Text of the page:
A classic Rio Puerco valley scene, with Cabezon nestled between and behind two other volcanic plugs. It is said that this area was incredibly green and lush just 150 years ago — it’s very hard to imagine. I think it’s one of the driest parts of New Mexico now.
A surprise snowstorm came along Friday night and blanketed the Sandias with snow; we rarely get this much so late in the season. And, while I’m beyond grateful for all the moisture this year, I’m done with winter and really hope it warms up soon.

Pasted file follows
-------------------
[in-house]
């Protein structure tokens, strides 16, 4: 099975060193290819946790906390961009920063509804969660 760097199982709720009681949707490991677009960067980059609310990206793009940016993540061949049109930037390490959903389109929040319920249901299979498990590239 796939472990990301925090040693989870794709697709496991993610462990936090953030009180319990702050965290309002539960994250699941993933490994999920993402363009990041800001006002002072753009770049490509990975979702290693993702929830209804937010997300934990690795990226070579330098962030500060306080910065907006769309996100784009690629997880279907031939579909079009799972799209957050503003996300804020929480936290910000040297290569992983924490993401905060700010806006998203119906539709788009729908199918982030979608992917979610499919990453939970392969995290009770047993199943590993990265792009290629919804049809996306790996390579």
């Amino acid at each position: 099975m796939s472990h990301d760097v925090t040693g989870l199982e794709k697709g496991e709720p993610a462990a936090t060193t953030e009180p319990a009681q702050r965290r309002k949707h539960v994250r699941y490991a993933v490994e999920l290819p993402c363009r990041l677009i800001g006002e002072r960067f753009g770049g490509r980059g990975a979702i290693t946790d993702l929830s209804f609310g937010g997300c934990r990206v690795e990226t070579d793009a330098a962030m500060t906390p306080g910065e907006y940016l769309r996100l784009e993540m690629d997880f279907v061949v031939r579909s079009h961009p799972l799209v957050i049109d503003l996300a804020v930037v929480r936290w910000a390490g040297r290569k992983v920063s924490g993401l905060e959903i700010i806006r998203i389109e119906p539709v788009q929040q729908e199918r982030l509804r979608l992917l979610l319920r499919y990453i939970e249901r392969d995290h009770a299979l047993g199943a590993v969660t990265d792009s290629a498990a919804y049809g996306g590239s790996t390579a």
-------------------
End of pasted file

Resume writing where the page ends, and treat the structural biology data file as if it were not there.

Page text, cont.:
I care less and less for winter with each passing year. This one has been particularly tough for me because it’s been colder than usual. (But also wetter than usual — and I’m so very grateful for that!)
On the other side of the coin, it’s right around this time of the year that the light from the setting sun is most beautiful on the Sandias. I fall for that soft warm light every time.
The unofficial painted desert, another of New Mexico’s hidden treasures.
A bare tree in Albuquerque’s Rio Grande bosque. Hawks and eagles often hang out here.